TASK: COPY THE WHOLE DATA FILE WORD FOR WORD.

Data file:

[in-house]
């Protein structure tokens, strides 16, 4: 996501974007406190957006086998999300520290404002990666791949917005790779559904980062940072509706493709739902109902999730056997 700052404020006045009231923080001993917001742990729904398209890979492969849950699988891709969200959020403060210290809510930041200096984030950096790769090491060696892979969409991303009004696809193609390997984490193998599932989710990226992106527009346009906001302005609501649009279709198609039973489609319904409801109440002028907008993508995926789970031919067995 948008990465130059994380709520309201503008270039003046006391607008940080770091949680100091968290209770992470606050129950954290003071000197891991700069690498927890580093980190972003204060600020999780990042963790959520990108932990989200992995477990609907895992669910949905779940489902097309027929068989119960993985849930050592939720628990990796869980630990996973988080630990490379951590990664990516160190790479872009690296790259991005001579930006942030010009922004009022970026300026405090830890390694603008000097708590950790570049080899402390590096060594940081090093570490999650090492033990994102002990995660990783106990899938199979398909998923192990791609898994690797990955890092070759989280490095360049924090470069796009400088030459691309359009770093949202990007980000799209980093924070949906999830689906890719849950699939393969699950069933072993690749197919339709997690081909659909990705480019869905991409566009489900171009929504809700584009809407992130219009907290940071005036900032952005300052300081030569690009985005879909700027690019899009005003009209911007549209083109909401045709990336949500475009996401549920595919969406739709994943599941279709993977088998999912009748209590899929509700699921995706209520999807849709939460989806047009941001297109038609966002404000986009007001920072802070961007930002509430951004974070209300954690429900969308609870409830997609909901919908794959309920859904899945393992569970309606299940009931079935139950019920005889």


[in-house]
């Protein structure tokens, strides 16, 4: 996501974007406190957006086998999300520290404002990666791949917005790779559904980062940072509706493709739902109902999730056997 700052404020006045009231923080001993917001742990729904398209890979492969849950699988891709969200959020403060210290809510930041200096984030950096790769090491060696892979969409991303009004696809193609390997984490193998599932989710990226992106527009346009906001302005609501649009279709198609039973489609319904409801109440002028907008993508995926789970031919067995 948008990465130059994380709520309201503008270039003046006391607008940080770091949680100091968290209770992470606050129950954290003071000197891991700069690498927890580093980190972003204060600020999780990042963790959520990108932990989200992995477990609907895992669910949905779940489902097309027929068989119960993985849930050592939720628990990796869980630990996973988080630990490379951590990664990516160190790479872009690296790259991005001579930006942030010009922004009022970026300026405090830890390694603008000097708590950790570049080899402390590096060594940081090093570490999650090492033990994102002990995660990783106990899938199979398909998923192990791609898994690797990955890092070759989280490095360049924090470069796009400088030459691309359009770093949202990007980000799209980093924070949906999830689906890719849950699939393969699950069933072993690749197919339709997690081909659909990705480019869905991409566009489900171009929504809700584009809407992130219009907290940071005036900032952005300052300081030569690009985005879909700027690019899009005003009209911007549209083109909401045709990336949500475009996401549920595919969406739709994943599941279709993977088998999912009748209590899929509700699921995706209520999807849709939460989806047009941001297109038609966002404000986009007001920072802070961007930002509430951004974070209300954690429900969308609870409830997609909901919908794959309920859904899945393992569970309606299940009931079935139950019920005889």